, Volume 151, Issue 8, pp 1603-1614
Date: 13 Feb 2006

Phenotypic alterations and survival of monocytes following infection by human herpesvirus-6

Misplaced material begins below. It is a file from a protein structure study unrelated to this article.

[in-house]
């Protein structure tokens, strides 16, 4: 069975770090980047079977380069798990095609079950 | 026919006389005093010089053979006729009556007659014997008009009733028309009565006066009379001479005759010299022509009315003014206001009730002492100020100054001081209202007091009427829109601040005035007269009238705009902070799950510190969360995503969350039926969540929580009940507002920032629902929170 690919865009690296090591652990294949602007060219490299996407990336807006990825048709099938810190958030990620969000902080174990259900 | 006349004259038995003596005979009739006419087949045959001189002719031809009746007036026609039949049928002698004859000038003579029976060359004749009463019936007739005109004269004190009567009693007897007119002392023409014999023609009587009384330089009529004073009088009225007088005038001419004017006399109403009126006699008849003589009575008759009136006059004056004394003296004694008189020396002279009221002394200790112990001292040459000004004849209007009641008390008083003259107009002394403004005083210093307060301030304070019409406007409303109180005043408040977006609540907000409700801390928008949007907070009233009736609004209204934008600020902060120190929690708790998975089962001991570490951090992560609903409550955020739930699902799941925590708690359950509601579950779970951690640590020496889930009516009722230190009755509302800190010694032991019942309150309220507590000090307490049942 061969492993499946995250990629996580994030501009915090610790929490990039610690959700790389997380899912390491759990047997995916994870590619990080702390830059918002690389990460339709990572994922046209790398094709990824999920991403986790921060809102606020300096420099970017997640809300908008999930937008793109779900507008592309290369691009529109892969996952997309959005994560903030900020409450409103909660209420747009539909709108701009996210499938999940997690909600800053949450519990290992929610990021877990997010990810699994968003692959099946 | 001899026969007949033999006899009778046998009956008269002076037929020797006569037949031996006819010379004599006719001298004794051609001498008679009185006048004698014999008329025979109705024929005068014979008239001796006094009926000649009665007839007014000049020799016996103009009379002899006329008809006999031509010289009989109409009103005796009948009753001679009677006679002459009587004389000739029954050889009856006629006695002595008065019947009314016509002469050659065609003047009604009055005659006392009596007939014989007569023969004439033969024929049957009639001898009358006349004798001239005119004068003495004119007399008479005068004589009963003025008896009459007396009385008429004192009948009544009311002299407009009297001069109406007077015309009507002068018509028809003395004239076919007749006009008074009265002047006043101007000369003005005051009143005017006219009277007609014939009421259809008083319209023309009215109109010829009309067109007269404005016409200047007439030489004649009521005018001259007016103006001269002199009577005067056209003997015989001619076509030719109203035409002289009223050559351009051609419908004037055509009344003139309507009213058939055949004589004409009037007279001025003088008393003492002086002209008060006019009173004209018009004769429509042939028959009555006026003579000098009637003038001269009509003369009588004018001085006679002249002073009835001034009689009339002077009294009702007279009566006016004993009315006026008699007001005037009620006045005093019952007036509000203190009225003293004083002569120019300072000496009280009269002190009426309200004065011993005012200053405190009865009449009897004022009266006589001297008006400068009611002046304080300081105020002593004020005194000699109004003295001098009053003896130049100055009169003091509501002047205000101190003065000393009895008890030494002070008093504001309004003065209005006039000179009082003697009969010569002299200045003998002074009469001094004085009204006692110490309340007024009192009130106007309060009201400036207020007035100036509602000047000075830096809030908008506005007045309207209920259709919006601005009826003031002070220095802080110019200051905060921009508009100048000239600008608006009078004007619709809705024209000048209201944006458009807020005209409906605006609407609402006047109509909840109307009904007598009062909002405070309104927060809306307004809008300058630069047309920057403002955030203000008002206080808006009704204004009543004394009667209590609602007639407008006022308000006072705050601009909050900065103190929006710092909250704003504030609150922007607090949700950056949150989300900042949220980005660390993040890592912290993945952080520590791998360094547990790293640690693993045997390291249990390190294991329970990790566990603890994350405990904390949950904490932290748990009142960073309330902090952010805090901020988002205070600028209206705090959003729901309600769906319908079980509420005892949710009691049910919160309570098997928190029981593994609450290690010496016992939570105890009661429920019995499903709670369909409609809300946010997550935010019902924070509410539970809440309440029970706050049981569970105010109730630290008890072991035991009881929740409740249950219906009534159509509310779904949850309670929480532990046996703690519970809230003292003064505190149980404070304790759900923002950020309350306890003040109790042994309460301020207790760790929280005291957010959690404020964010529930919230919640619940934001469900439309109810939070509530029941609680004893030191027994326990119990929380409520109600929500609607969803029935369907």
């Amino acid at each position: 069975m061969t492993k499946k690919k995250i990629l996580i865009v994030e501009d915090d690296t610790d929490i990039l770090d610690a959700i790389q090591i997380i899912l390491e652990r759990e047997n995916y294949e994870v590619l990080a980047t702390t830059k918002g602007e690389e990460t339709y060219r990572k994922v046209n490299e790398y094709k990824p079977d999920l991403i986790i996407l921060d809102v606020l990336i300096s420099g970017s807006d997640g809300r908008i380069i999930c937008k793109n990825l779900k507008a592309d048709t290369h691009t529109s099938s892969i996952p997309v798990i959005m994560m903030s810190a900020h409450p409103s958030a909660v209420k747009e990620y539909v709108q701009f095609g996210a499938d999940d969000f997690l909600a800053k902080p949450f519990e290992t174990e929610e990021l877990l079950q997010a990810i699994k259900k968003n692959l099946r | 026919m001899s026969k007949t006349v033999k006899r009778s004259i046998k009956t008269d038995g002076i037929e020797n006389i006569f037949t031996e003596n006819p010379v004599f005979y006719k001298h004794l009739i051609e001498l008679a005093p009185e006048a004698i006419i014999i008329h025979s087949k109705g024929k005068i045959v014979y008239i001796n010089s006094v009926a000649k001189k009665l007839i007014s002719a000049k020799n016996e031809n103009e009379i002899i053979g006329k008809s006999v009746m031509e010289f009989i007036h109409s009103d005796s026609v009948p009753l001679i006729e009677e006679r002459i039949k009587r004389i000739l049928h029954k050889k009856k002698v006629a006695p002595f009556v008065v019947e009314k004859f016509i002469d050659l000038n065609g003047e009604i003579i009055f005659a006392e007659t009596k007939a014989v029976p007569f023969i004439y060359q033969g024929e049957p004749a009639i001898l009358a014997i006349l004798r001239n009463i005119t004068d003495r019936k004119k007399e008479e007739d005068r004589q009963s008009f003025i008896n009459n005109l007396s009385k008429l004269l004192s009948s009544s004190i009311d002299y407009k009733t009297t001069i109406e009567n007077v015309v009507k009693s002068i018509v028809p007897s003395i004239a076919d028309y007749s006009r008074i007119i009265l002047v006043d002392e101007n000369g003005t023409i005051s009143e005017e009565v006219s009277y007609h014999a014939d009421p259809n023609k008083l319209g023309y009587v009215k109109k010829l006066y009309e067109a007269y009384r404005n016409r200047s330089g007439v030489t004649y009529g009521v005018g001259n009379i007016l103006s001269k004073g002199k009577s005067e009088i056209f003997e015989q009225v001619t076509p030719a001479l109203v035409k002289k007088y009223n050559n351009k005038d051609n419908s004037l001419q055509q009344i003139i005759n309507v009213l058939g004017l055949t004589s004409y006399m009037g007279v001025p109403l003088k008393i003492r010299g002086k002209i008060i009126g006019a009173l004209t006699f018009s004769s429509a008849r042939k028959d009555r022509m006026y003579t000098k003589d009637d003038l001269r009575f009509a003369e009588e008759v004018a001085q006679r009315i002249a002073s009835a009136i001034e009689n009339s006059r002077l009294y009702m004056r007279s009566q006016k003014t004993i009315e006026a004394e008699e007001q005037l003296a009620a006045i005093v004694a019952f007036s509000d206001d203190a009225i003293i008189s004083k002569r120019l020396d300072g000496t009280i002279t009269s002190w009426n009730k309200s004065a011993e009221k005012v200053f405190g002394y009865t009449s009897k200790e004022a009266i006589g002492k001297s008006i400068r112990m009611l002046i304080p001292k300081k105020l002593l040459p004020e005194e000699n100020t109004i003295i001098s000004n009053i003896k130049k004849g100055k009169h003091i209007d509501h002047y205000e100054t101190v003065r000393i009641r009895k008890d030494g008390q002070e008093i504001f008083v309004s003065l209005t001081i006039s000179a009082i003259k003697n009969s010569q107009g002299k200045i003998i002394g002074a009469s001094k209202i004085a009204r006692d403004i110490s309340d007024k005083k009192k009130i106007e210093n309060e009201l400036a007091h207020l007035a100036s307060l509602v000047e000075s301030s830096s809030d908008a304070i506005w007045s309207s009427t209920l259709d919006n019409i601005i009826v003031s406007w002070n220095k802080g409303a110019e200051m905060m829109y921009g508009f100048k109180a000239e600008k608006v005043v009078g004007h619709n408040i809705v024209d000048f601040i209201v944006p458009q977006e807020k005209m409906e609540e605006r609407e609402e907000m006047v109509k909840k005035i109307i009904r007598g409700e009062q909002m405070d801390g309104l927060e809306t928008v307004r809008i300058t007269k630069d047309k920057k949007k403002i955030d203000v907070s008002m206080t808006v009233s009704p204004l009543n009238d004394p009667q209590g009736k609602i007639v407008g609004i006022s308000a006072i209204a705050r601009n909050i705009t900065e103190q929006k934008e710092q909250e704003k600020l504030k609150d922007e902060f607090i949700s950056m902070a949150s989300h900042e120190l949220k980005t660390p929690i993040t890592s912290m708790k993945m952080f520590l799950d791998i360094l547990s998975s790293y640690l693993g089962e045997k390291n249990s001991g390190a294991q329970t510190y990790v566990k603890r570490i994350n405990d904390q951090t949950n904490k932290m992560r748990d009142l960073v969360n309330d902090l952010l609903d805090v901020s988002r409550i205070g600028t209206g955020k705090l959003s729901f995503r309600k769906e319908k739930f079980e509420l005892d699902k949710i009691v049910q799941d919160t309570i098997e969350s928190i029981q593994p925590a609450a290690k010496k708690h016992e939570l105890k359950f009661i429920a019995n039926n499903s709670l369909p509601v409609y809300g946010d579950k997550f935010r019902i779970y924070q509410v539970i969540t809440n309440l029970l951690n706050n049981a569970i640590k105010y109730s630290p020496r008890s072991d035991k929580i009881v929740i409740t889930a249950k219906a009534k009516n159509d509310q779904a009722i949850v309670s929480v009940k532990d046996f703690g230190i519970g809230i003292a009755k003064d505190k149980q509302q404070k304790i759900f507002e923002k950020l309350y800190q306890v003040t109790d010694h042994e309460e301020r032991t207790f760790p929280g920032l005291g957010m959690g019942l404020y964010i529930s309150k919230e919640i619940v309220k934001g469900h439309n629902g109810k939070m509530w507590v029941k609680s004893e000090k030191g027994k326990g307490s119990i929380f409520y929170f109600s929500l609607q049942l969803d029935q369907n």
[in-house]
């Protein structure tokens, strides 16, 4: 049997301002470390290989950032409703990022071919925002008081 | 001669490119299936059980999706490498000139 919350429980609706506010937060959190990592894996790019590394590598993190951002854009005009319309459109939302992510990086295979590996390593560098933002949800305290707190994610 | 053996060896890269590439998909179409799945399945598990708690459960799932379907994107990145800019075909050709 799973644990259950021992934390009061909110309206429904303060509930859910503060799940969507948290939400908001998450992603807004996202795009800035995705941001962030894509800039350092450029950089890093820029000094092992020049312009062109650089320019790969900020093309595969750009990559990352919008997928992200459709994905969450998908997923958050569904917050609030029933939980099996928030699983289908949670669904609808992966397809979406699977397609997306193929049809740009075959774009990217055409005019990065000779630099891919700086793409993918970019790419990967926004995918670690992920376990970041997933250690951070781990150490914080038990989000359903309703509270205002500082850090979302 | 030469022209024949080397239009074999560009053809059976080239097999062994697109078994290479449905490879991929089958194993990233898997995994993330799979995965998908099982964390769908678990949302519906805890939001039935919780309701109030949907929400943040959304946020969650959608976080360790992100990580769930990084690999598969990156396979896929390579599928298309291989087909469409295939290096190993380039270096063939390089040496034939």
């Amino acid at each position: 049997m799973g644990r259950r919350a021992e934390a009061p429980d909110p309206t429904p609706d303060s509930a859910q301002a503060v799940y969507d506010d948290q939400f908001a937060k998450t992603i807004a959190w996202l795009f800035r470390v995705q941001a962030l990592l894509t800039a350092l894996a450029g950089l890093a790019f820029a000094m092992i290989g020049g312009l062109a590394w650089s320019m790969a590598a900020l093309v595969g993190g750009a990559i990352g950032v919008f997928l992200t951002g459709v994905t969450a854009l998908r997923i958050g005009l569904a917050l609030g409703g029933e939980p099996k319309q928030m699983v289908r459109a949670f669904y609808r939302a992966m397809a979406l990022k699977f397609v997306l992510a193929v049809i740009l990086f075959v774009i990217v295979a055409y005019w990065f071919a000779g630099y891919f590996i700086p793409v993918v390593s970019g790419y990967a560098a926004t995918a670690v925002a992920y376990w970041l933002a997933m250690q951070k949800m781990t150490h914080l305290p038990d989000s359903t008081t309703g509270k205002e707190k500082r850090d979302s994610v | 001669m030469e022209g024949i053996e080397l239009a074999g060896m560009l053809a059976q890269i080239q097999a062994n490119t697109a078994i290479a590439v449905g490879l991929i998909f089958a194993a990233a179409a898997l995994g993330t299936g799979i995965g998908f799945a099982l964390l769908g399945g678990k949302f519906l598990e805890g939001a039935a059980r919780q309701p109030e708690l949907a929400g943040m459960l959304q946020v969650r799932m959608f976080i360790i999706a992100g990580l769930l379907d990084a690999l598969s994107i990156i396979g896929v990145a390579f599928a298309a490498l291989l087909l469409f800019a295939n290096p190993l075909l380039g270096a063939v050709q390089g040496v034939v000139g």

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Freshly isolated monocytes rapidly undergo physiological changes in vitro, resulting in programmed cell death (apoptosis). Activation of monocytes, which promotes differentiation into macrophages, is known to inhibit apoptotic processes. In the present study, we report that human herpesvirus-6 (HHV-6) prevents monocytes from undergoing spontaneous apoptosis during the first 72 hours of culture. Furthermore, significant alterations in cell-surface phenotype were observed after 72 hours of infection with HHV-6. HHV-6-infected monocyte cultures have considerably reduced levels of CD14, CD64 (FcγRI) and HLA-DR antigen on their surface, while CD32 (FcγRII) expression is unaffected. On the basis of these results, we hypothesize that HHV-6 promotes monocytes survival and causes phenotypic modifications that could favor immune evasion and ensure its persistence within the infected host.